Search site

School of Geography

ACUMEN: Assembly for Comparative Urbanisation and the Material Environment, 12-13 December, Leeds, UK

Digital methodologies for social research on processes of urban landscape development

ACUMEN will be hosted by the Centre for Spatial Analysis and Policy (CSAP), School of Geography, University of Leeds. It is funded by Digital Social Research Community Activities Funding Scheme of the NSDeSS, with the support of TALISMAN: Geospatial Data Analysis and Simulation.

Application deadline for participation - 02 November 2012
Application deadline for postgraduate bursaries - 22 October 2012

Scope of the ACUMEN workshop

Recent developments in digital data compilation and computational analysis contribute to our understanding of urbanisation processes at differing scales. However, comparative methodologies for research throughout history and across the globe are lacking. This workshop gathers international multidisciplinary researchers who use, in complementary ways, ‘spatial technologies’ and ‘digital tools’ to explore urban landscapes of both past and present. It promotes the development, methodological understanding, and identification of appropriate digital means for social urban investigations by bringing together a currently dispersed community for future collaborative research.

ACUMEN aims to provide representation from a variety of academic disciplines, including, but not necessarily limited to: geography, archaeology, anthropology, history, sociology, planning, architecture and urban studies. Urbanisation is a contemporary global challenge, but a deeply historical phenomenon. The material environment can provide us with a physical, spatial dataset present through time which itself has social relevance and can facilitate the anchoring of social urban research in any context. Spatial and digital environments capturing empirical data can enable and enrich the comparative social study of living in urban environments. ACUMEN therefore focuses on the development, support and promotion of methodologies that enable the advancement of research which contributes to social understandings of cities with the ability to make significant connections between the past and contemporary development of the urban landscape in all urban traditions.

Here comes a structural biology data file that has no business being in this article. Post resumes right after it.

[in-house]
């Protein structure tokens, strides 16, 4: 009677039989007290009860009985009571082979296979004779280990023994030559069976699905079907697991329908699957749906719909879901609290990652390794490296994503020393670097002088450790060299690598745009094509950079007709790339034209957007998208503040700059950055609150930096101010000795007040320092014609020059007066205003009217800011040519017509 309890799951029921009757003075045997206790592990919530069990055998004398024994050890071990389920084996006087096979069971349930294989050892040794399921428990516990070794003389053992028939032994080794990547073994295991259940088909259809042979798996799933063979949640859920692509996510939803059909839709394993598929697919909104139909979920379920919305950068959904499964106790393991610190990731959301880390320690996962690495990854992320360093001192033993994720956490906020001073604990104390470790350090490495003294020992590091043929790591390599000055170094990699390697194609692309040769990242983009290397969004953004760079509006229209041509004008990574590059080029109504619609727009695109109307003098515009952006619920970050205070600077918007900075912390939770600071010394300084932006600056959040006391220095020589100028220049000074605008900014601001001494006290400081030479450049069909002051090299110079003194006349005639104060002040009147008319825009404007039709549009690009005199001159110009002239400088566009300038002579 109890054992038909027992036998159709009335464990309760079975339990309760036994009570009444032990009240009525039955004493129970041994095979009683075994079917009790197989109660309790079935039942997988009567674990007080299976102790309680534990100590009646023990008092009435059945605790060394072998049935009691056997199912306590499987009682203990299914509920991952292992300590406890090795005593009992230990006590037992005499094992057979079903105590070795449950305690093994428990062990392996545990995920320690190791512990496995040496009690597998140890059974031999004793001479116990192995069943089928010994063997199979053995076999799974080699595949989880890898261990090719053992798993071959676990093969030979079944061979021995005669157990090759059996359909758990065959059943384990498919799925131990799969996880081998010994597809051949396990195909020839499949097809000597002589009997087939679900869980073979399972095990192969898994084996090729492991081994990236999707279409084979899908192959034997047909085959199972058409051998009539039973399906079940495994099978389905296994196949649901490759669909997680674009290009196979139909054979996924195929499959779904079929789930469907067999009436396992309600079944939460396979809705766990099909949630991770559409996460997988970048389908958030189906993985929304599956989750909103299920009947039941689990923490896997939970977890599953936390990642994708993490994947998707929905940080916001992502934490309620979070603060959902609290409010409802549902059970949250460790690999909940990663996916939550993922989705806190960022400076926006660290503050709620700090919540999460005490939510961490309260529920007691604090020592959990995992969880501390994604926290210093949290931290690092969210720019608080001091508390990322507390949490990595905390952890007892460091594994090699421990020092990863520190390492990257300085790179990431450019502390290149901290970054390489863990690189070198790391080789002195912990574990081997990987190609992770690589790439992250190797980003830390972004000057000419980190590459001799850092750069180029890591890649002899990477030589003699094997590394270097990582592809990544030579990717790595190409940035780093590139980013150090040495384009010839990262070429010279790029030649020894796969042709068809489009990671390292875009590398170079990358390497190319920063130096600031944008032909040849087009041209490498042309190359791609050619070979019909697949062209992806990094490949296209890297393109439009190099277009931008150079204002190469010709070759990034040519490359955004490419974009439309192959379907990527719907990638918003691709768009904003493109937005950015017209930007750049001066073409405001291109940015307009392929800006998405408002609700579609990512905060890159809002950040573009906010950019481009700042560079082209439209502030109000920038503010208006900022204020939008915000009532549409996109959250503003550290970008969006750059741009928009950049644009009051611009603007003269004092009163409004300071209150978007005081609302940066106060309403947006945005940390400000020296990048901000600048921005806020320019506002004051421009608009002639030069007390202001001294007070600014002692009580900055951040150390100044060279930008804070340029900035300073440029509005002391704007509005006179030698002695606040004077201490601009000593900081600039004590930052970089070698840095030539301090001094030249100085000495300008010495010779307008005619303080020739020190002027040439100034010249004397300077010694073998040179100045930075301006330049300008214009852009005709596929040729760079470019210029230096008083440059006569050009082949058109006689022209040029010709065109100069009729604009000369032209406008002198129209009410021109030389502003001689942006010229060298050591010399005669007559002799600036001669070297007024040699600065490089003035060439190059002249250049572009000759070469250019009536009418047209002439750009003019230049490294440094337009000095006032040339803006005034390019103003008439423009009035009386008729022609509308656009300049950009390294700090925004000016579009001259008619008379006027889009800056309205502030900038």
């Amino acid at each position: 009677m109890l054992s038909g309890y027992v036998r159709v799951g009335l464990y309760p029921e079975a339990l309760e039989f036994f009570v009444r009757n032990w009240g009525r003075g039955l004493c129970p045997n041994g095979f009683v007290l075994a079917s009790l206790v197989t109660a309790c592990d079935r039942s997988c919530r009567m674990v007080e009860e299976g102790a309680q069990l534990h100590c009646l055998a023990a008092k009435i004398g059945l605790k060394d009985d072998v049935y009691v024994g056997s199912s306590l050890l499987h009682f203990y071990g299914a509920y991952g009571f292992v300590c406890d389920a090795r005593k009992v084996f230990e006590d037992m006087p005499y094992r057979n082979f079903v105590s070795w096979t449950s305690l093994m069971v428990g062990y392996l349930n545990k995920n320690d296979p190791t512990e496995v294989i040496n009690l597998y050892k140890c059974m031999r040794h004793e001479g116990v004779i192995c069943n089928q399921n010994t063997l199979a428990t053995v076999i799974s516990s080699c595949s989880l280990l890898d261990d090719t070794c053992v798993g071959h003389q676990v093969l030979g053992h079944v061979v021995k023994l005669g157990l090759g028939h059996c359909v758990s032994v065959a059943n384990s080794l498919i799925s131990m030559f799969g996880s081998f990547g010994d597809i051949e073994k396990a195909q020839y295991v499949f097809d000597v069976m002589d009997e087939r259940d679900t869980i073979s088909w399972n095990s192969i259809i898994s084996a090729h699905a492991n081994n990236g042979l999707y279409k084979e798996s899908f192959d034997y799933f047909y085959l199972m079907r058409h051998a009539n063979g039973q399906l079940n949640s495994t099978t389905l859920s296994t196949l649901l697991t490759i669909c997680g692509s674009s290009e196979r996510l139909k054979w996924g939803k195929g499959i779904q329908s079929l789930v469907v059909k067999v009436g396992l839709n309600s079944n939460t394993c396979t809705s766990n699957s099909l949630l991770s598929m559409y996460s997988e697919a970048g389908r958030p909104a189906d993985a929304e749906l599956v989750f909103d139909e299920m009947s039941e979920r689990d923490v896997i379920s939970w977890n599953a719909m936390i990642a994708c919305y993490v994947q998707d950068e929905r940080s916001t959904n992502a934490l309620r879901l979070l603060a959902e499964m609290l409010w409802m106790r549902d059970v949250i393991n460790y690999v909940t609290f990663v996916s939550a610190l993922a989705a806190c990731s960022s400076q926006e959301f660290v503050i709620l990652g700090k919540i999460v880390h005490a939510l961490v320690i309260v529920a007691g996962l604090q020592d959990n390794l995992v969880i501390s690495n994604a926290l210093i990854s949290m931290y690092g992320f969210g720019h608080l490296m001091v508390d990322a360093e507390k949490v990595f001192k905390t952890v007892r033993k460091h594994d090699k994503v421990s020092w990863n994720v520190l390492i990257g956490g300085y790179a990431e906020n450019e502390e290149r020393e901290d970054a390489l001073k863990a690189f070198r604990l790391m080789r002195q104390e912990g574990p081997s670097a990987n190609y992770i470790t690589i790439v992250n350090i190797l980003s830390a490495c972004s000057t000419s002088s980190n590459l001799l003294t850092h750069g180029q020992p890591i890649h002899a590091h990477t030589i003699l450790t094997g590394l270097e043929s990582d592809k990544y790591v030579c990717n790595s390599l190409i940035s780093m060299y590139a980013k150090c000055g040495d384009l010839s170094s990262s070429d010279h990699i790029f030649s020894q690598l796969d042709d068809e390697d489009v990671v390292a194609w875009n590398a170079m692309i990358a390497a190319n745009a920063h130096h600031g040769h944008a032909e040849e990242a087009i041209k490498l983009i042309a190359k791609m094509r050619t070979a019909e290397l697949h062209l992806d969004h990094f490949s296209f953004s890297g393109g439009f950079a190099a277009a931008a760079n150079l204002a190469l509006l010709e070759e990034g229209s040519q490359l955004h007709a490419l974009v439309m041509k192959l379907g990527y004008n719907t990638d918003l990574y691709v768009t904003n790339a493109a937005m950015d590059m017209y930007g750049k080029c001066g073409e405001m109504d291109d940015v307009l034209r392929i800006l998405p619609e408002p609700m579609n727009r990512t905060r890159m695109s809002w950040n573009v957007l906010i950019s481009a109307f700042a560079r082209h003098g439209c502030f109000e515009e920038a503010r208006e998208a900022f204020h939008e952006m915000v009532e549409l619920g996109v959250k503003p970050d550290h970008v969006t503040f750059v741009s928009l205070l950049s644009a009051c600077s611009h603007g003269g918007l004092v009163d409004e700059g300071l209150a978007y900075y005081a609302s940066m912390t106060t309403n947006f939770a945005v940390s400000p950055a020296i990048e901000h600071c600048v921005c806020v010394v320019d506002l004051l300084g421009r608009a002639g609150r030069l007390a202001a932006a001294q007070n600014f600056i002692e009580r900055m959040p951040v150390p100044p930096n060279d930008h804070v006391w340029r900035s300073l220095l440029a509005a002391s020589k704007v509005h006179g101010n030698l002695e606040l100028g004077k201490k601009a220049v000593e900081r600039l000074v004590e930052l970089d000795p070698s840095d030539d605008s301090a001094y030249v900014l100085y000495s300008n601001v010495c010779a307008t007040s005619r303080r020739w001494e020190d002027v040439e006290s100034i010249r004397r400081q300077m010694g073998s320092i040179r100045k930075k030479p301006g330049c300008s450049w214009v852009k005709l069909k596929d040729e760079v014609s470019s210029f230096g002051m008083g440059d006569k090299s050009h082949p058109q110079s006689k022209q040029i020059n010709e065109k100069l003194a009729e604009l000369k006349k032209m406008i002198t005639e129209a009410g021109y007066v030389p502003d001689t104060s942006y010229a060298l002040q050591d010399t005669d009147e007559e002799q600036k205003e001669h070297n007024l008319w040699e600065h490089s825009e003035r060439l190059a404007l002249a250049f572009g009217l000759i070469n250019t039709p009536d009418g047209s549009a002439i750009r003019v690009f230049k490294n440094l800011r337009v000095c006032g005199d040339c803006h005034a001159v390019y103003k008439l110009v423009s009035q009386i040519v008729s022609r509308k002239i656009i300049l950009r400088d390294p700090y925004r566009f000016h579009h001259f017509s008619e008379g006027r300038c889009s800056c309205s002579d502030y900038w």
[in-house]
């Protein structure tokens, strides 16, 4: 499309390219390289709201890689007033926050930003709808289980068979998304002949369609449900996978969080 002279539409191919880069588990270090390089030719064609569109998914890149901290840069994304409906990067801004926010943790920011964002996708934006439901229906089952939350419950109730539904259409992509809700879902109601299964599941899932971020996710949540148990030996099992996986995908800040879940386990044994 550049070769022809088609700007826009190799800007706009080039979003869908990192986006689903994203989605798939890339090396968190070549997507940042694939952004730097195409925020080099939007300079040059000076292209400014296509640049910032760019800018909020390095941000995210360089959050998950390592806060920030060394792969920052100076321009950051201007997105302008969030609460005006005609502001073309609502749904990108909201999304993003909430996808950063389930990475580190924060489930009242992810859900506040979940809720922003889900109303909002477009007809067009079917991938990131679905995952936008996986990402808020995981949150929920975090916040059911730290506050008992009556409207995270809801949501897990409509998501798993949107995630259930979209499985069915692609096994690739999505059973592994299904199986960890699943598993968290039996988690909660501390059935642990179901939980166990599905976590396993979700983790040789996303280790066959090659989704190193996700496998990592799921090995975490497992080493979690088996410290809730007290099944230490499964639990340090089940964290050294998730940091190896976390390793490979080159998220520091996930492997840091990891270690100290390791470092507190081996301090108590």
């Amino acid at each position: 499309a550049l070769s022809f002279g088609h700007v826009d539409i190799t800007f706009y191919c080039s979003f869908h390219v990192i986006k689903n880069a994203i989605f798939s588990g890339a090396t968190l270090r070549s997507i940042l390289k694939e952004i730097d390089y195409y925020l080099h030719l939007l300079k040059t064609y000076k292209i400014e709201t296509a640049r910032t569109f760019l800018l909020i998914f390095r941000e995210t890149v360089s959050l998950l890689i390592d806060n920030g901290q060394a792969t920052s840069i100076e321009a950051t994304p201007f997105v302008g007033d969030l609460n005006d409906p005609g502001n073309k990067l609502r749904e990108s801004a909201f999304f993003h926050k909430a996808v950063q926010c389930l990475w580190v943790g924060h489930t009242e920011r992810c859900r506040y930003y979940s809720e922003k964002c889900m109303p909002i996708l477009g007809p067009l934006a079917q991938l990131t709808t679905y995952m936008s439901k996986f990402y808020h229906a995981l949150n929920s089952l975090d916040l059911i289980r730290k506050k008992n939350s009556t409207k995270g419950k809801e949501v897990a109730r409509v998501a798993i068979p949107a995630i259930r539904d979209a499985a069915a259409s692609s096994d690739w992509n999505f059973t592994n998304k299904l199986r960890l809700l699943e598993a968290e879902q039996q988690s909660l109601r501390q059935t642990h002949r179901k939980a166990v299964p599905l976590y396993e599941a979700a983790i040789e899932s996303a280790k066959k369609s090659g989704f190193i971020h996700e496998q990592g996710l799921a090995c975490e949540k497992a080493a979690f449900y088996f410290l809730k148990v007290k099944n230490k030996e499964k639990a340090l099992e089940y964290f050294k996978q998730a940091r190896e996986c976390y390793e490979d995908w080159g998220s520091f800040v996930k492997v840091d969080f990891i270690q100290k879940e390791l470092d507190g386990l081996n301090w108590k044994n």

Salon discussions

To achieve real and informed progress in this research field ACUMEN’s programme will only include a limited number of invited speakers. The main emphasis of the programme will rest on the active participation of all attendants in a series of discussions throughout the workshop addressing opportunities and challenges in the field from the vantage point of one of three focus themes. These ‘Salons’ comprise:

  1. Data acquisition, management and digital compilation: there are many different kinds of data that can be acquired on life in urban landscapes: e.g. documenting physical remains and presence, visual and textual (historical) sources, interviews and ethnographic descriptions, etc. How can these kinds of data be integrated into frames for social research and how can data beyond the empirically measured be kept relevant when placed in the context of cross-cultural and cross-temporal studies? The mission of this Salon is to address commonalities and differences in data sources (material and ideational) and the opportunities offered to comparative urbanisation research by integrated digital documentation and management;
  2. Methodologies for social and temporal analyses of urban landscape data: mapping and documentation in digital environments like GIS have now reached a level of maturity which enables not only the storage and management of digitally acquired spatial data, but also the incorporation of interpretively rich social and historical data. The mission of this Salon is to explore how digital methods and research environments can aid and advance the operationalisation and analysis of socio-spatial information in supportive and flexible structures for comparative social research on urbanisation processes;
  3. Social scientific purposes for the study of urban landscape development: in order to gain a deeper understanding of how our material and built environment sustains and reflects society formation, we need to embrace the opportunities offered by digital technologies to explore urban landscapes and their development. However, this endeavour cannot be completely led by (digital) data and methods. The mission of this Salon is to identify and establish beneficial scopes of social or cultural understanding to which digitally compiled and managed data can be appropriated. How can social interpretive research on urban life and historical development stimulate appropriate integrative data practices and further our understanding of contemporary urban challenges?